Former Cresco Labs co-founder Joseph Caltabiano (OTC: CRLBF) has decided to close his SPAC (special purpose acquisition corp.) Choice Consolidation Corp. (NEO: CDXX.UN.U) (OTCQX: CDXXF) and return the investor’s money. It had raised $172.5 million. The SPAC’s original plan was to target strategically important limited license states, and the company was looking to acquire single-state operators, distressed assets, and rehabilitation licenses. The company released a statement after the market closed on Friday saying that current market conditions favor single-state operators maintaining the status quo until capital is flush to create operating scale. Thus, no appropriate target was found within the timeline for the SPAC.

The SPAC will be wound down and the company’s Class A restricted voting units will be automatically redeemed on or about August 16, 2022. The company’s board of directors has determined that it is in the best interests of the company and its shareholders for the Company to be wound-up as they do not believe that an appropriate qualifying transaction can be identified and completed within the company’s permitted timeline. The SPAC stock began trading on August 1, 2021, on the OTC Marketplace.

“While the creation of the legal and regulated cannabis industry presents the opportunity to harness growth potential of a burgeoning industry, the current shifting market conditions and partisan political gridlock have made our current pathway too unpredictable. After careful review and consideration, we believe it is in the best interest of our shareholders to return their investments at a time when it can be better deployed in other vehicles. Our passion and confidence in the cannabis sector have not waned, and I look forward to unlocking future opportunities in the industry,” said Caltabiano, CEO of Choice Consolidation Corp.

The Choice SPAC did say that when favorable tax benefits are available and cannabis marketing and branding is normalized nationwide, conditions will improve for single-state operators to enter the public market. Viridian Capital Advisors wrote that as of July 15, total equity issuance is off 75.2% y/o/y, with a more significant 78.6% decline in Canadian equity financing.


Debra BorchardtJuly 15, 2022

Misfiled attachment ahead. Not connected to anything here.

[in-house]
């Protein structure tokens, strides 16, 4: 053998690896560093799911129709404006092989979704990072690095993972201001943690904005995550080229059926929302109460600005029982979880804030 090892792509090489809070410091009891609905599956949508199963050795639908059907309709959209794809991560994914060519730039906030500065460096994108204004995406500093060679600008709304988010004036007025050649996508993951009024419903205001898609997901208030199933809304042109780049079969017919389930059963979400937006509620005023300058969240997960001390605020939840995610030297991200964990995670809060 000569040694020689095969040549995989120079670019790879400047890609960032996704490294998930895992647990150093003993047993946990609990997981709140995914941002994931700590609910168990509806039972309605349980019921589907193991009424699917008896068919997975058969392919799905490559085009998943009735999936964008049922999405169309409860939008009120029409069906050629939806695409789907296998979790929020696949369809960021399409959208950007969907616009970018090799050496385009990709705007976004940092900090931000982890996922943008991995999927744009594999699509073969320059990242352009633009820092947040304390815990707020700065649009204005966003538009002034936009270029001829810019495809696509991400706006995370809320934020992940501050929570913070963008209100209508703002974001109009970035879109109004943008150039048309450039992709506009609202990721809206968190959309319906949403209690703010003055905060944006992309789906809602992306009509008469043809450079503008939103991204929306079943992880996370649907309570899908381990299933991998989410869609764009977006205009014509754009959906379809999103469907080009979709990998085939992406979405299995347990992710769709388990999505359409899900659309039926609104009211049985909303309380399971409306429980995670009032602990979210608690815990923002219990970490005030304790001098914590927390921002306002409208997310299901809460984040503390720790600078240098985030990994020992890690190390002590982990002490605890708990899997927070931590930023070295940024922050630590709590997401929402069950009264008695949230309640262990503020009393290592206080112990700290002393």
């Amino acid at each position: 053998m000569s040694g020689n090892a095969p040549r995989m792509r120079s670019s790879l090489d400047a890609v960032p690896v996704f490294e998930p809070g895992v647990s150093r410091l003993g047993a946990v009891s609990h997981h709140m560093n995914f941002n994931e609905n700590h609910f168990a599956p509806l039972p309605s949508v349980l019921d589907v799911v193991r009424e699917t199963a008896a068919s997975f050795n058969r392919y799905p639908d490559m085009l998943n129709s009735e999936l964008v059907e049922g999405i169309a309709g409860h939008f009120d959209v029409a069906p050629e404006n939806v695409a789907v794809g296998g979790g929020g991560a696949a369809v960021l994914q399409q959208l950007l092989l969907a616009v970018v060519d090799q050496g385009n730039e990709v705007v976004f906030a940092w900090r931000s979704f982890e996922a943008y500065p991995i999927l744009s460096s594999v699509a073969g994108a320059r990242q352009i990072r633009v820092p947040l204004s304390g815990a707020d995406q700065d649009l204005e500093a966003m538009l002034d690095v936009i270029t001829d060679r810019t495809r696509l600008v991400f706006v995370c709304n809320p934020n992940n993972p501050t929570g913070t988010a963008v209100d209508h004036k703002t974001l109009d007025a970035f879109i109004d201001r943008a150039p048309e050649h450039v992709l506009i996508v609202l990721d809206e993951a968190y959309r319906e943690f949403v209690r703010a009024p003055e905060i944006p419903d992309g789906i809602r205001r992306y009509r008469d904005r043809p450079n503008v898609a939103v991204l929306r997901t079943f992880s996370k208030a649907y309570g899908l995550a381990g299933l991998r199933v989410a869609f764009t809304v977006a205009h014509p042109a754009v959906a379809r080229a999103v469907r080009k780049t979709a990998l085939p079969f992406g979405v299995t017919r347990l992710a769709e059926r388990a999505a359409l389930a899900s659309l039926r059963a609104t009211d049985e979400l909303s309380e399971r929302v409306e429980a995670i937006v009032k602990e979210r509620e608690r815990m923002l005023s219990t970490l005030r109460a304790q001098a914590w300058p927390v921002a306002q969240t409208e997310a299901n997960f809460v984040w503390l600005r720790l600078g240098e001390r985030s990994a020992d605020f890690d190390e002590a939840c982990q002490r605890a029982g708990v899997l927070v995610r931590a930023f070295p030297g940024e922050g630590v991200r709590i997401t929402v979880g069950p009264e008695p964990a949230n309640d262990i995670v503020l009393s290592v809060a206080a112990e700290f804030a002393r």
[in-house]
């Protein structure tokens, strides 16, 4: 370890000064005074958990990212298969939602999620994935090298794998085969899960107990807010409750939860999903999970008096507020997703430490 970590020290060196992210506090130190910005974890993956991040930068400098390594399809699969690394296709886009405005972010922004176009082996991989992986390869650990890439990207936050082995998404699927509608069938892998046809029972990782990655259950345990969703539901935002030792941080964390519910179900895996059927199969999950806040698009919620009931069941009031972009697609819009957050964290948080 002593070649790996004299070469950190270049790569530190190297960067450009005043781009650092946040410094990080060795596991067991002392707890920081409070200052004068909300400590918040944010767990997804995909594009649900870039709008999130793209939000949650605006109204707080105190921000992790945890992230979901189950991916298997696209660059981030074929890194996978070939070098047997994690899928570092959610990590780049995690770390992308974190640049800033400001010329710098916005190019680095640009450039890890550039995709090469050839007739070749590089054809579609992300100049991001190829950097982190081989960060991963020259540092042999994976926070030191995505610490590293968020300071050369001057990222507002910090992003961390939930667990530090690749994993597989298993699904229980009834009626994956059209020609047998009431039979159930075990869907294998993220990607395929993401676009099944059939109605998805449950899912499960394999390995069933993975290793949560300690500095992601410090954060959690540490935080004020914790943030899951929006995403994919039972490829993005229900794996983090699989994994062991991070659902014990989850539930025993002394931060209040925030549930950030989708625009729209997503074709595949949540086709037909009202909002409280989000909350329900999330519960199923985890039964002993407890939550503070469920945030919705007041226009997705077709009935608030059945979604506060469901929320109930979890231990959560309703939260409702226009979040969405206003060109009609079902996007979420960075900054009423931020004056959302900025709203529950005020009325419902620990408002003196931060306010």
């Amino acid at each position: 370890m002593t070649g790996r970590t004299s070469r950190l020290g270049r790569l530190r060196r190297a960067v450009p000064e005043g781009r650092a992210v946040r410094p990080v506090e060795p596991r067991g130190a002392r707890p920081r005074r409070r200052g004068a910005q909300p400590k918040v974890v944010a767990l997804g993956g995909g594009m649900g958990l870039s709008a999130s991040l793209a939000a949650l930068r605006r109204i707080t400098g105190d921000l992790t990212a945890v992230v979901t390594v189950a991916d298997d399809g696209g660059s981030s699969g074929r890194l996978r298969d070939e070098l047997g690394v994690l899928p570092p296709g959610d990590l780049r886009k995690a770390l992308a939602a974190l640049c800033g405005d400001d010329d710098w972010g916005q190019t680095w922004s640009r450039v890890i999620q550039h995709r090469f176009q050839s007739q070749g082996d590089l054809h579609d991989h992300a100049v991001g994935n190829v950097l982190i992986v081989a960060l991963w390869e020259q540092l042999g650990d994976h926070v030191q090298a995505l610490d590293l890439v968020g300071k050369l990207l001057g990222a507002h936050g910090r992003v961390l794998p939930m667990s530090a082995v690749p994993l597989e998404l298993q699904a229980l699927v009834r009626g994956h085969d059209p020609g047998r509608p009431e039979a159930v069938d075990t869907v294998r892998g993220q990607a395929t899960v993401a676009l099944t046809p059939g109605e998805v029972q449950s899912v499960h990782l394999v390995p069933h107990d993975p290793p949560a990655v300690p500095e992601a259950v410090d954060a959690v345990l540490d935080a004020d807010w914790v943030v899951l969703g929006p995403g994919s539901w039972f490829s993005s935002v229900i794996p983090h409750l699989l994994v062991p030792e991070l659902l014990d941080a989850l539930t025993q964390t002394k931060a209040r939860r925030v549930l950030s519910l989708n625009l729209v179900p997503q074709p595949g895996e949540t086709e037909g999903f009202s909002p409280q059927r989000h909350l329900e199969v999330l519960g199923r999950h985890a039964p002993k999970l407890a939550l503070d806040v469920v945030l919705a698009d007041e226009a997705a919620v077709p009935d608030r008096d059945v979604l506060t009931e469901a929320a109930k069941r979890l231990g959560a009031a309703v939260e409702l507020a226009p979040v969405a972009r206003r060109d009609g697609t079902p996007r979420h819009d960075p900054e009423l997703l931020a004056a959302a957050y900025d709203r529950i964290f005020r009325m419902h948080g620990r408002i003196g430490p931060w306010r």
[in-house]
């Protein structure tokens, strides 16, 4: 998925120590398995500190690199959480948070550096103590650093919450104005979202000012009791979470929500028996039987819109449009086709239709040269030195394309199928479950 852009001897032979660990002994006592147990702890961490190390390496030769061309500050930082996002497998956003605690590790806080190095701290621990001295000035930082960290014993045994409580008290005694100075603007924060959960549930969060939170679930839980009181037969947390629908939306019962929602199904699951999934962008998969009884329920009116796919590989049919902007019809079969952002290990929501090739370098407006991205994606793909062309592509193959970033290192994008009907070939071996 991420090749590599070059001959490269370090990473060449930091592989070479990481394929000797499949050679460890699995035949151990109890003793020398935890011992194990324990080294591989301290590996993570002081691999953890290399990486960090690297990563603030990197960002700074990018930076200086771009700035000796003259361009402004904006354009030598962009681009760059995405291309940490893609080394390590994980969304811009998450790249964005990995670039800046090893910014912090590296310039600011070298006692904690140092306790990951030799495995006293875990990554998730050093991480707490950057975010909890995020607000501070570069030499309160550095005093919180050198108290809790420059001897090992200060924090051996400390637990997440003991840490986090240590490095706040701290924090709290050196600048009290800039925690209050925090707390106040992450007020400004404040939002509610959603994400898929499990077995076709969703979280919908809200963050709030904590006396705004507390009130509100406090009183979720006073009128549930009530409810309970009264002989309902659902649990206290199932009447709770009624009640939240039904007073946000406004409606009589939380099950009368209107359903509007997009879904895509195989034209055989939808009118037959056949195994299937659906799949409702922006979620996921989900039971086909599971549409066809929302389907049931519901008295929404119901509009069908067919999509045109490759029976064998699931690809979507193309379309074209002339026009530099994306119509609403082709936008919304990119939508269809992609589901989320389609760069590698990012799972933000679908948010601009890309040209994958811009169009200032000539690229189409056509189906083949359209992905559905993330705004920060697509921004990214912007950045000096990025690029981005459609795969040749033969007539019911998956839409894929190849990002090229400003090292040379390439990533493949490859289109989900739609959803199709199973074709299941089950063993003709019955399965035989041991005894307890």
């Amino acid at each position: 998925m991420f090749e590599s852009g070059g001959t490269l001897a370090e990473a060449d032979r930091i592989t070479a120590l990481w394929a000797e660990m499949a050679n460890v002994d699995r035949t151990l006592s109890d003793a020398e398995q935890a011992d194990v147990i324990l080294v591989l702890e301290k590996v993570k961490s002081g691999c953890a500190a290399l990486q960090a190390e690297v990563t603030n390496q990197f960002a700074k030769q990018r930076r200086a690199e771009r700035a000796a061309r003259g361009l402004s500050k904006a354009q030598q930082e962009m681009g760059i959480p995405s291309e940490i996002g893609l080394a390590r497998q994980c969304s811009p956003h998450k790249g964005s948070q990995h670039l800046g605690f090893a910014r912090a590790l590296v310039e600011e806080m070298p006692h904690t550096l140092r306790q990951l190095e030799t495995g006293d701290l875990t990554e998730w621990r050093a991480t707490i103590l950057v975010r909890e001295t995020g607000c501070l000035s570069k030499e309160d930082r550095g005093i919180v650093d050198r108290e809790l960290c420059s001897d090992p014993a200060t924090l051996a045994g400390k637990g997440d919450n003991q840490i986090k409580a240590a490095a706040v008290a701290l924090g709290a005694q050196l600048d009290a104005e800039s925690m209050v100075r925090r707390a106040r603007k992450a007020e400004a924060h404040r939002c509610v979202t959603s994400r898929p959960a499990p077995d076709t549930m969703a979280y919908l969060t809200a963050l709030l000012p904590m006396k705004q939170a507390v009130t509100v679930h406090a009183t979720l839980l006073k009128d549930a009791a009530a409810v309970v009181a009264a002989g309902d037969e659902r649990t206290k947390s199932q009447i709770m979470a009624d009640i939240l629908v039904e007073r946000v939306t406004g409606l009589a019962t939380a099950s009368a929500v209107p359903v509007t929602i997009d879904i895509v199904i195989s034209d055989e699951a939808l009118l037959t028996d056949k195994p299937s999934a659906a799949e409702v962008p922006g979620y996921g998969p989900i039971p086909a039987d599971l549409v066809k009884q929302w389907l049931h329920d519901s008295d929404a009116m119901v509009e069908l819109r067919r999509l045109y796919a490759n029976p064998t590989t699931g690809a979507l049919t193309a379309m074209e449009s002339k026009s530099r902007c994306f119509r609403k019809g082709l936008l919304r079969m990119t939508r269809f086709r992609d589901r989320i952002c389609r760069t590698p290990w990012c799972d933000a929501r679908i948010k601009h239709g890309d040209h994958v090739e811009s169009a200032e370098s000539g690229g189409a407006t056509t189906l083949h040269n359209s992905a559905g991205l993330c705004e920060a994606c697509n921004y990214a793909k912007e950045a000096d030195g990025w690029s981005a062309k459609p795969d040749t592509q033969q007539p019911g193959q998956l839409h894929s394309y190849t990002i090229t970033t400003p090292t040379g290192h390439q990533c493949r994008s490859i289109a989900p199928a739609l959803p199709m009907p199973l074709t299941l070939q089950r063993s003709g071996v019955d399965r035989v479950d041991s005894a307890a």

The SEC has charged cannabis investor Stable Road Capital and its SPAC Stable Road Acquisition Corp. (OTC: SRACU) which became the stock Momentus (NASDAQ: MNTS) for misleading investors. That news caused an investor lawsuit to have the green light to move forward according to a report by Law360. Stable Road is well known in cannabis circles for its financial services to many companies like MedMen (OTC: MMNFF) and Sundial (NASDAQ: SNDL). Investors are accusing the company of pivoting from its initial focus on cannabis to space and then subsequently not telling potential investors of the problems it faced getting regulatory approvals for its space plans. In addition to that, it didn’t disclose its CEO Mikhail Kokorich’s Russian origins. Kokorich is a Russian citizen residing in Switzerland. He served as Momentus’s CEO from the time he founded the company in 2017 until his resignation on January 25, 2021.

Cannabis Connection

Stable Road had established itself as a financial provider in cannabis. MedMen got $5.7 million under its senior secured term loan led by Stable Road Capital in September 2020. Then in the company’s reporting for its fiscal first quarter of 2021, it closed on $3.0 million in additional gross proceeds under its senior secured term loan with funds managed by Stable Road Capital and its affiliates. Stable Road was also mentioned in a Sundial case as a part of a group of investors that had complained that Sundial had made claims in an investor’s presentation that weren’t true. However, the judge ruled against the investors.

These investors have turned the tables on Stable Road, now claiming that the Stable Road SPAC started out claiming it was looking for a cannabis target, but then switched gears to go into space. The minutes from the case dated July 13 read, “In advance of its IPO, Stable Road Corp. filed a prospectus with the SEC on November 8, 2019. Plaintiff alleges that this prospectus represented that Stable Road Corp.’s focus would be an acquisition in the cannabis industry and that the prospectus touted the Stable Road Corp.’s executive teams’ investment and management experience, contacts, and business relationships in the cannabis industry. The prospectus did not mention the space or satellite industry.”